Get the FREE Download
"She" a story by David Crabb / Live at The Pit in New York City >

"She was my best friend when I was sixteen and she was twenty," he says, "so she was like that first older friend you have that gets you into 'adult trouble' instead of 'teen trouble.'" David's story reminds me of everything I loved most about high school and the absurdity of navigating the outer edge of an adult world.

When you hear their stories, people like David and my mother may seem like they're one of a kind—which they are. I remember thinking after hearing David's story, "Wow, do I have anything that would even come close to that?" The answer: Sure I do. And so do you. The non-fiction of our everyday lives will always be infinitely more interesting than the fiction tables at Barnes & Noble, and the more we share these stories with others, the better storytellers we become. And that can have a huge effect on everything we do—from the roles we play at work to the relationships we have with our friends.

And the good news? Everyone loves a story. So let's hear what you've got. Comment back to this post with one of your favorite stories and I'll feature my favorite on THE SILVER THREAD.

Sparrow Hall (of The Silver Thread)

To learn more about Sparrow Hall, visit:


Anonymous said...

Granted, that story is long. But it is hilarious! I need to think before I can come up with my own Roxanne story.

Sparrow Hall / THE SILVER THREAD said...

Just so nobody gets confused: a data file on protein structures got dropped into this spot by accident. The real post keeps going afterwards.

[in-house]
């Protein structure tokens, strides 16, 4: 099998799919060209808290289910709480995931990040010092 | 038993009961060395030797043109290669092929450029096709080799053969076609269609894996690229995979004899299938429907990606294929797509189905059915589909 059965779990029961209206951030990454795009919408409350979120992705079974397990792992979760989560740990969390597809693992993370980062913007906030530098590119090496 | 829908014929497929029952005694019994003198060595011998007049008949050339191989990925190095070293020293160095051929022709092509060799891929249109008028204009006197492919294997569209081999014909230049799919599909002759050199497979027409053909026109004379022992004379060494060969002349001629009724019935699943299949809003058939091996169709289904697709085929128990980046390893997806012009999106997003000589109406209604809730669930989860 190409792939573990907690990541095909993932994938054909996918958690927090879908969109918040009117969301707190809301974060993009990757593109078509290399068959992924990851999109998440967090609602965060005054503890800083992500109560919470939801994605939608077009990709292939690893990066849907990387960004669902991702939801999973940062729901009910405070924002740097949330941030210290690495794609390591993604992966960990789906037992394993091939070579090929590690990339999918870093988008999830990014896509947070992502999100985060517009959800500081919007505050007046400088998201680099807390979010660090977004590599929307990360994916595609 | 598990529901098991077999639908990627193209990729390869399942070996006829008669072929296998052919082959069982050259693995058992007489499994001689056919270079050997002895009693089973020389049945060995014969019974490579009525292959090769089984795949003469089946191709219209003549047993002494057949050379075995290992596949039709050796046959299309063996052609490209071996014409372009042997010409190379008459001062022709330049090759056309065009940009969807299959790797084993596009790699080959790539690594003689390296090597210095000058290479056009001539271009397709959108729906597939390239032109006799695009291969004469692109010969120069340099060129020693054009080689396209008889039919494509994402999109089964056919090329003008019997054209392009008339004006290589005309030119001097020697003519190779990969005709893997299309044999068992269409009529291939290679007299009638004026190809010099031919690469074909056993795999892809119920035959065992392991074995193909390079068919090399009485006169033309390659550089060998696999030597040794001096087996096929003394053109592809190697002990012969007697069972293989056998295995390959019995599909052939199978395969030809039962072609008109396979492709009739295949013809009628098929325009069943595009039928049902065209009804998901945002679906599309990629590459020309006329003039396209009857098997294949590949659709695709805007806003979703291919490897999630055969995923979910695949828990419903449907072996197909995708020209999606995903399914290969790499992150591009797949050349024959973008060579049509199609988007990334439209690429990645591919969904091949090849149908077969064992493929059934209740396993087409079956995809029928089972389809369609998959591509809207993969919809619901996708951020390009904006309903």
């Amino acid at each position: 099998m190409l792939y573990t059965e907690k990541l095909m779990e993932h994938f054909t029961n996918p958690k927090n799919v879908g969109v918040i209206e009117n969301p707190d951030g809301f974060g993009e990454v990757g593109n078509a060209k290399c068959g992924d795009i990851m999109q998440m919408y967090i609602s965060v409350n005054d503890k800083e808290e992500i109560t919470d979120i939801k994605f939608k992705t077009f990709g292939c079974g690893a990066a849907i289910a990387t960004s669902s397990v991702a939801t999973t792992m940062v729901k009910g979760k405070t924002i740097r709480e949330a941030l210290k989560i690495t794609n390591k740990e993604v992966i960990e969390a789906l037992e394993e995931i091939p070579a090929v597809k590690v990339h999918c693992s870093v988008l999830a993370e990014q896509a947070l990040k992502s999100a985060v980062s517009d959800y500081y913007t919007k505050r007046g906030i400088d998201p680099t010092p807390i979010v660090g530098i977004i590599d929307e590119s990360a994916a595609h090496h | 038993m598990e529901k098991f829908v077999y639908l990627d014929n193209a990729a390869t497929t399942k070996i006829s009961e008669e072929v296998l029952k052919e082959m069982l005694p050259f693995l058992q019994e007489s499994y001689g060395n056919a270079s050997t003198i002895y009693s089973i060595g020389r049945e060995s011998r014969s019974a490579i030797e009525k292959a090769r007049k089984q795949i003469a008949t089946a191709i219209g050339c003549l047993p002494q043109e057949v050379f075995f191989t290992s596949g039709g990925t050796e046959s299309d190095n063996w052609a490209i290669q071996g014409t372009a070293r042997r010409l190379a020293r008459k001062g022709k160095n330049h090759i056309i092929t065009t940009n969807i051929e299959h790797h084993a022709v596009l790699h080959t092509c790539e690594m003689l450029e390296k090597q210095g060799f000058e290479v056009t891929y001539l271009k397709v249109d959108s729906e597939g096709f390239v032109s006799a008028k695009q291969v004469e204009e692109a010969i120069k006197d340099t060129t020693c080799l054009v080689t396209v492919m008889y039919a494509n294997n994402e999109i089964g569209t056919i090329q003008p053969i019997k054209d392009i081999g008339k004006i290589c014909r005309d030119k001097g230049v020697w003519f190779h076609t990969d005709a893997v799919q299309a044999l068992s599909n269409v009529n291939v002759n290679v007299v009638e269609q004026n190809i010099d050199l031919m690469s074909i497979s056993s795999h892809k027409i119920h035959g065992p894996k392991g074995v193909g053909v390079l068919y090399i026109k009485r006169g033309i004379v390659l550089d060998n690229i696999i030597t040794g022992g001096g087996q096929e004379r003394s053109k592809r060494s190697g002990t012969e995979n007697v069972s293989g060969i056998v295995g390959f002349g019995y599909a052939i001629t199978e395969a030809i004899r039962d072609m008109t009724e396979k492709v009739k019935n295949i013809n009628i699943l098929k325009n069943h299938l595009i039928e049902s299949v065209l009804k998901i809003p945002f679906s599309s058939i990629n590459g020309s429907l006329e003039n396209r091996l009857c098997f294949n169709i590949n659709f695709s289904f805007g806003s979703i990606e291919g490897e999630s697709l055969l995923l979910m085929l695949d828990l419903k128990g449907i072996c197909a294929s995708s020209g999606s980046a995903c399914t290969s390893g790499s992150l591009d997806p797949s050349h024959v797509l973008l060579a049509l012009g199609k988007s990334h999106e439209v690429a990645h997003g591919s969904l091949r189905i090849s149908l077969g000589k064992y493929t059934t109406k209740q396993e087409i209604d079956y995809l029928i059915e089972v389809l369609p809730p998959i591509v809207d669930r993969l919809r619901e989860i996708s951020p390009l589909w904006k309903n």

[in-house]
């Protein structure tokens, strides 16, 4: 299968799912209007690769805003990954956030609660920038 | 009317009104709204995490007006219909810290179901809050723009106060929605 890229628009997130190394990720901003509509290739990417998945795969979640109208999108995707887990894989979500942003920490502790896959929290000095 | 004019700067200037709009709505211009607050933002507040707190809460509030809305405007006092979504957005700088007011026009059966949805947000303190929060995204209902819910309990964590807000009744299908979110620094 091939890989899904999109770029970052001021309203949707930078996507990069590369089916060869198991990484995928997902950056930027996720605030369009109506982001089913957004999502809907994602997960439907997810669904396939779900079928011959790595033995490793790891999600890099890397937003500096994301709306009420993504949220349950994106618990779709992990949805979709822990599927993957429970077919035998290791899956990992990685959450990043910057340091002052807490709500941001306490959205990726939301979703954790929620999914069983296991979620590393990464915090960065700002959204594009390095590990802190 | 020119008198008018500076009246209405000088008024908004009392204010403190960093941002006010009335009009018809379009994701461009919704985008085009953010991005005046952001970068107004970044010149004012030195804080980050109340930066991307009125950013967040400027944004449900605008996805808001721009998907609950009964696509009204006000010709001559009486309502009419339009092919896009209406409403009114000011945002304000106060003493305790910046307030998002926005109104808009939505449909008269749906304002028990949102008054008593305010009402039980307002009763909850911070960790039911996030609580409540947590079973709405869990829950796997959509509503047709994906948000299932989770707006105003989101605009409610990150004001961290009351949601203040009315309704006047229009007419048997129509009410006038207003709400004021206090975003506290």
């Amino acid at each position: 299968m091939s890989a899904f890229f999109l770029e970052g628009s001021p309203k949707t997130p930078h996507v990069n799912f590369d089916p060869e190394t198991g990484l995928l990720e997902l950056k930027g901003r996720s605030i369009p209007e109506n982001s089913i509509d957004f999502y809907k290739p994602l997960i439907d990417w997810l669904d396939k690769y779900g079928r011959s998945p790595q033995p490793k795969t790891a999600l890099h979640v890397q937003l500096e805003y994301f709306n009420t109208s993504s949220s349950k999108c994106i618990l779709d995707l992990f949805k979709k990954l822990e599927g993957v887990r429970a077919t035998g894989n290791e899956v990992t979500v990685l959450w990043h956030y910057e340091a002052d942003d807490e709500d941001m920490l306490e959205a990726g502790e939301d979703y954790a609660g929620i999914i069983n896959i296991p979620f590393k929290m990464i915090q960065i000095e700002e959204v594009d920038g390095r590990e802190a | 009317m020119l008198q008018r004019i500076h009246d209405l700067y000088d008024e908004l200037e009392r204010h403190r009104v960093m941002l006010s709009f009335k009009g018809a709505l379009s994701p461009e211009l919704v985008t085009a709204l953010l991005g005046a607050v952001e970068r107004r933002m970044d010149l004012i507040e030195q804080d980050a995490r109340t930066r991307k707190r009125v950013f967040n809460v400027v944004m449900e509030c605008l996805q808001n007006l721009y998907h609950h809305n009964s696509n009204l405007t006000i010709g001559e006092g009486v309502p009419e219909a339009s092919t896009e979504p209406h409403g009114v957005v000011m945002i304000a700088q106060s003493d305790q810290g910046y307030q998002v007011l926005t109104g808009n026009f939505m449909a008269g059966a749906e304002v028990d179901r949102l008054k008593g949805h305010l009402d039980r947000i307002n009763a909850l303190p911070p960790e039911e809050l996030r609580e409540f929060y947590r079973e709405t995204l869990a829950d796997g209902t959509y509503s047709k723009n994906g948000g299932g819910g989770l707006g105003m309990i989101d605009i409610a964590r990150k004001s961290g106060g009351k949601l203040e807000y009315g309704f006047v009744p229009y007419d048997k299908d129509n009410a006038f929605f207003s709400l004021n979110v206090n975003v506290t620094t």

Can't wait to read it!

Anonymous said...

that was so funny, cat-poop-breath is not your friend!

Sapphire said...

OK, I have a story for you...

Names have been changed to protect the mysterious.

Christmas 2004 is upon us, and I, my sister, and our mother are once again reunited in an all-too-short visit back to the Dirty South...

(OK, I'm switching from the active voice to the passive voice right now for this one, but you'll just have to excuse me for that minor stylistic flaw.)


After the presents have been opened, the potato pancakes and apple pie grog (moonshine and apple cider, anyone?) have been consumed, and the evening is upon them, Ruby, Sapphire, and Topaz decide to emerge from their food comas, put on their dresses, and head out of in search of a madcap adventure at the aptly named Rhythm & Brews in Chattanooga, TN. Drinks, dancing, and wild times ensue, but one particular point in those wild times stands out:

It's the end of the night, and congregated outside in the moonlight are Ruby, looking svelte and sassy as always; Sapphire, smoking in a Marlene Dietrich fashion, looking tempting yet aloof; and Topaz, perched atop a granite podium, wearing what can only be described as Gypsy lingerie mixed with a kick of Carribean flair.

Enter two heavily intoxicated Sigma Chi brothers strutting toward the formidable trio, believing themselves to be surveyors of their own personal "kingdom," which seems to be populated by three femmes fatales breathless with anticipation of their witty repartee and smooth-as-an-oil-slick advances. (Unfortunatly, said "kingdom" would soon turn out to be nary but an abandoned gay disco. But, let us not foreshadow too much.)